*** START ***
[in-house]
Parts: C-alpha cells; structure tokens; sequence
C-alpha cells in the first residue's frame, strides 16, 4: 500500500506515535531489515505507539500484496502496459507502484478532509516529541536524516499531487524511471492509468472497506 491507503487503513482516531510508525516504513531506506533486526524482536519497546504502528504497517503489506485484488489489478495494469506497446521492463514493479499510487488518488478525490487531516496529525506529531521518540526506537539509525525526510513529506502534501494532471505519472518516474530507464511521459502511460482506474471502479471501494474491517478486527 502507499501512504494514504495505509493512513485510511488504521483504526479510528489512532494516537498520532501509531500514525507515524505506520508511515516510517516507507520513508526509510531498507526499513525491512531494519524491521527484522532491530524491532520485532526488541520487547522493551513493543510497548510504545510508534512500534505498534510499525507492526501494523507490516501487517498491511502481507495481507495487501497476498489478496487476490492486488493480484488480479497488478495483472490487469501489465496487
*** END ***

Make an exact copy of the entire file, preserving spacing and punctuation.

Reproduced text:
[in-house]
Parts: C-alpha cells; structure tokens; sequence
C-alpha cells in the first residue's frame, strides 16, 4: 500500500506515535531489515505507539500484496502496459507502484478532509516529541536524516499531487524511471492509468472497506 491507503487503513482516531510508525516504513531506506533486526524482536519497546504502528504497517503489506485484488489489478495494469506497446521492463514493479499510487488518488478525490487531516496529525506529531521518540526506537539509525525526510513529506502534501494532471505519472518516474530507464511521459502511460482506474471502479471501494474491517478486527 502507499501512504494514504495505509493512513485510511488504521483504526479510528489512532494516537498520532501509531500514525507515524505506520508511515516510517516507507520513508526509510531498507526499513525491512531494519524491521527484522532491530524491532520485532526488541520487547522493551513493543510497548510504545510508534512500534505498534510499525507492526501494523507490516501487517498491511502481507495481507495487501497476498489478496487476490492486488493480484488480479497488478495483472490487469501489465496487